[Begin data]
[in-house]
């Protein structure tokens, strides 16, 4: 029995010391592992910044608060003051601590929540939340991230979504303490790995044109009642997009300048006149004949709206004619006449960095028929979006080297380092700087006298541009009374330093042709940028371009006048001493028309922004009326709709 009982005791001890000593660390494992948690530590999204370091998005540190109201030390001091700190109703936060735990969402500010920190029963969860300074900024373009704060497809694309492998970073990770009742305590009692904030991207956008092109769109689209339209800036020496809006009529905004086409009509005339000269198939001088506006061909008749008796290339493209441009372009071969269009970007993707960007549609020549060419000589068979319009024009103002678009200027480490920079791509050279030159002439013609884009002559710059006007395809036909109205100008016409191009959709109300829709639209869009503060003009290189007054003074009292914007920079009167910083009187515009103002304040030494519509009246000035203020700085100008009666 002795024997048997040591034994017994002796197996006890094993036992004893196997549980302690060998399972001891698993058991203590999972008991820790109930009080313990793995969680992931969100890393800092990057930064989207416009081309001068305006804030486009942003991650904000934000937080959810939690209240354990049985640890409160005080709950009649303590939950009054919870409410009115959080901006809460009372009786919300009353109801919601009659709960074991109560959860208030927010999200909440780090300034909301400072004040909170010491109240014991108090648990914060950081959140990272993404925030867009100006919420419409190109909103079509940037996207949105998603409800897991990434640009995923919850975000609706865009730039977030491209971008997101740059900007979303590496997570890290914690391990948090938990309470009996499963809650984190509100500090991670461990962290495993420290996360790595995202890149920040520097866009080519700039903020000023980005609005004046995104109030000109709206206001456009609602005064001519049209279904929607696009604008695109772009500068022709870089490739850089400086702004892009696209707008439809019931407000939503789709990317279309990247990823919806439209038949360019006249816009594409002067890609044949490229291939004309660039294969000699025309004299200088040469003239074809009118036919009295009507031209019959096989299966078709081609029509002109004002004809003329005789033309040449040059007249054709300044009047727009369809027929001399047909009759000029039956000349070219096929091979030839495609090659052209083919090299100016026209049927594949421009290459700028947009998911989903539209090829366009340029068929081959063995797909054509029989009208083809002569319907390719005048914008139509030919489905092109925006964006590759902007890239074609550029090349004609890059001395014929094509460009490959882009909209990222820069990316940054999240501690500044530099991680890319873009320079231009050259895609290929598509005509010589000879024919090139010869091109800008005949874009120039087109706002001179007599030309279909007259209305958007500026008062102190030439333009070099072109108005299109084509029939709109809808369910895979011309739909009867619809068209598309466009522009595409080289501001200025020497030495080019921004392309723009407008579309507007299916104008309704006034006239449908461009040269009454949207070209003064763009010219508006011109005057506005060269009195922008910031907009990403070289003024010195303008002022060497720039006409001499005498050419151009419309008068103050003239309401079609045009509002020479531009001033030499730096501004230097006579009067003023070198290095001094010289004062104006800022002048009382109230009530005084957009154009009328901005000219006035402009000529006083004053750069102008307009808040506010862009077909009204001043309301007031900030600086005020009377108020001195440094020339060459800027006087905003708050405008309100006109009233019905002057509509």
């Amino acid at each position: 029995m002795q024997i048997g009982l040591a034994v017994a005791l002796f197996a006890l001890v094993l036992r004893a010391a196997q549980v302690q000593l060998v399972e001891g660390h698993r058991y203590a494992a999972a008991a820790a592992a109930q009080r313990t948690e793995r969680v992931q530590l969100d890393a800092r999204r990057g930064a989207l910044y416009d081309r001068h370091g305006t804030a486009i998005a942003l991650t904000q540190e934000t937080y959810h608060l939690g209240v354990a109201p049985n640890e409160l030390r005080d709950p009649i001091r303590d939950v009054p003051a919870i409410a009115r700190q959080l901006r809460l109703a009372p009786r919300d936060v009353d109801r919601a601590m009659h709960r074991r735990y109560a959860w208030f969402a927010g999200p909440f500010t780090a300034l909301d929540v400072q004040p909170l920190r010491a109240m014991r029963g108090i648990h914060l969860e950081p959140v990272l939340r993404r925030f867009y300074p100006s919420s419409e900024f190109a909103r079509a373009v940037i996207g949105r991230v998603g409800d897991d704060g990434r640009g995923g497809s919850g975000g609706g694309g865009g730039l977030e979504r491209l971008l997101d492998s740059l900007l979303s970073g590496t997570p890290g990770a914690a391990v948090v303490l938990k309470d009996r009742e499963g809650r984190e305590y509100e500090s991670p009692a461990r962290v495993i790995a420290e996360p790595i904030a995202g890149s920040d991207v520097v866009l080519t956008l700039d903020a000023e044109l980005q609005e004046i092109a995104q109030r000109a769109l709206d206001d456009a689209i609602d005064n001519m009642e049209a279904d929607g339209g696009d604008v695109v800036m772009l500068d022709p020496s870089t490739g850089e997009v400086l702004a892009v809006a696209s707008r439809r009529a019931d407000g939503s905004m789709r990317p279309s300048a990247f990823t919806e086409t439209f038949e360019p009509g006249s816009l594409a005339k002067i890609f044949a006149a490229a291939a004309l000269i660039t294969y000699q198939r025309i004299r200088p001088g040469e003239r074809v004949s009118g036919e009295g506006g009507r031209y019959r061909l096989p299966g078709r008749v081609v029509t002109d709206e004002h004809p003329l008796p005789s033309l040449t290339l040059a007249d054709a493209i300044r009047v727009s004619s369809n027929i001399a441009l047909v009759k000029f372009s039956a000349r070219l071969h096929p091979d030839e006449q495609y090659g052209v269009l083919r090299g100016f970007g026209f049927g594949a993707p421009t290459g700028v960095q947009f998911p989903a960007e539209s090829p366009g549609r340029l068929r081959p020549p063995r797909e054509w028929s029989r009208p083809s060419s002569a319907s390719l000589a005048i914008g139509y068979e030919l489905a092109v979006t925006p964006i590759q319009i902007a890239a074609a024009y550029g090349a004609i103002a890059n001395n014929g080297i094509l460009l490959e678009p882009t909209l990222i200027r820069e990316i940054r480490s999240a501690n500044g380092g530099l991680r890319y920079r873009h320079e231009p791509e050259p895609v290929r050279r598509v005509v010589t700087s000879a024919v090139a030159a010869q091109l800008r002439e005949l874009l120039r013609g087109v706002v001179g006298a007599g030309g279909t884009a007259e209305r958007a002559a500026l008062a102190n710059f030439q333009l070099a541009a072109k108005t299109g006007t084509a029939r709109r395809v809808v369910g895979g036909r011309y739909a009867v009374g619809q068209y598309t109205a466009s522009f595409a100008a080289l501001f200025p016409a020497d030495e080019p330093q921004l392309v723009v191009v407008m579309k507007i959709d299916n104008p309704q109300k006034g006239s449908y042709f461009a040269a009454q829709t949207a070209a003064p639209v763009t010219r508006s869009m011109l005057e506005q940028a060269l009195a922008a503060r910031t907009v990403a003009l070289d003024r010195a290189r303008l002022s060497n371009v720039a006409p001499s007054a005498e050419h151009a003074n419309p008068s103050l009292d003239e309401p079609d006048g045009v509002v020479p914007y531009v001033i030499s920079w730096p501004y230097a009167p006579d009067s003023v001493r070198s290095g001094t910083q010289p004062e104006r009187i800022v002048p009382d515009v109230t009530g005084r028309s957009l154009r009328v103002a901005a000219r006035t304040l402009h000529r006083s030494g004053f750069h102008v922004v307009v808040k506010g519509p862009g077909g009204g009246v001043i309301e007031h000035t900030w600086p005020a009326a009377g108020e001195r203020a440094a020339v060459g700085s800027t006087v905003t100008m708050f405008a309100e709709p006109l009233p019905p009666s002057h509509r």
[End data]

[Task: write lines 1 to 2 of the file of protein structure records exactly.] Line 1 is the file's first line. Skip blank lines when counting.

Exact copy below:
[in-house]
């Protein structure tokens, strides 16, 4: 029995010391592992910044608060003051601590929540939340991230979504303490790995044109009642997009300048006149004949709206004619006449960095028929979006080297380092700087006298541009009374330093042709940028371009006048001493028309922004009326709709 009982005791001890000593660390494992948690530590999204370091998005540190109201030390001091700190109703936060735990969402500010920190029963969860300074900024373009704060497809694309492998970073990770009742305590009692904030991207956008092109769109689209339209800036020496809006009529905004086409009509005339000269198939001088506006061909008749008796290339493209441009372009071969269009970007993707960007549609020549060419000589068979319009024009103002678009200027480490920079791509050279030159002439013609884009002559710059006007395809036909109205100008016409191009959709109300829709639209869009503060003009290189007054003074009292914007920079009167910083009187515009103002304040030494519509009246000035203020700085100008009666 002795024997048997040591034994017994002796197996006890094993036992004893196997549980302690060998399972001891698993058991203590999972008991820790109930009080313990793995969680992931969100890393800092990057930064989207416009081309001068305006804030486009942003991650904000934000937080959810939690209240354990049985640890409160005080709950009649303590939950009054919870409410009115959080901006809460009372009786919300009353109801919601009659709960074991109560959860208030927010999200909440780090300034909301400072004040909170010491109240014991108090648990914060950081959140990272993404925030867009100006919420419409190109909103079509940037996207949105998603409800897991990434640009995923919850975000609706865009730039977030491209971008997101740059900007979303590496997570890290914690391990948090938990309470009996499963809650984190509100500090991670461990962290495993420290996360790595995202890149920040520097866009080519700039903020000023980005609005004046995104109030000109709206206001456009609602005064001519049209279904929607696009604008695109772009500068022709870089490739850089400086702004892009696209707008439809019931407000939503789709990317279309990247990823919806439209038949360019006249816009594409002067890609044949490229291939004309660039294969000699025309004299200088040469003239074809009118036919009295009507031209019959096989299966078709081609029509002109004002004809003329005789033309040449040059007249054709300044009047727009369809027929001399047909009759000029039956000349070219096929091979030839495609090659052209083919090299100016026209049927594949421009290459700028947009998911989903539209090829366009340029068929081959063995797909054509029989009208083809002569319907390719005048914008139509030919489905092109925006964006590759902007890239074609550029090349004609890059001395014929094509460009490959882009909209990222820069990316940054999240501690500044530099991680890319873009320079231009050259895609290929598509005509010589000879024919090139010869091109800008005949874009120039087109706002001179007599030309279909007259209305958007500026008062102190030439333009070099072109108005299109084509029939709109809808369910895979011309739909009867619809068209598309466009522009595409080289501001200025020497030495080019921004392309723009407008579309507007299916104008309704006034006239449908461009040269009454949207070209003064763009010219508006011109005057506005060269009195922008910031907009990403070289003024010195303008002022060497720039006409001499005498050419151009419309008068103050003239309401079609045009509002020479531009001033030499730096501004230097006579009067003023070198290095001094010289004062104006800022002048009382109230009530005084957009154009009328901005000219006035402009000529006083004053750069102008307009808040506010862009077909009204001043309301007031900030600086005020009377108020001195440094020339060459800027006087905003708050405008309100006109009233019905002057509509």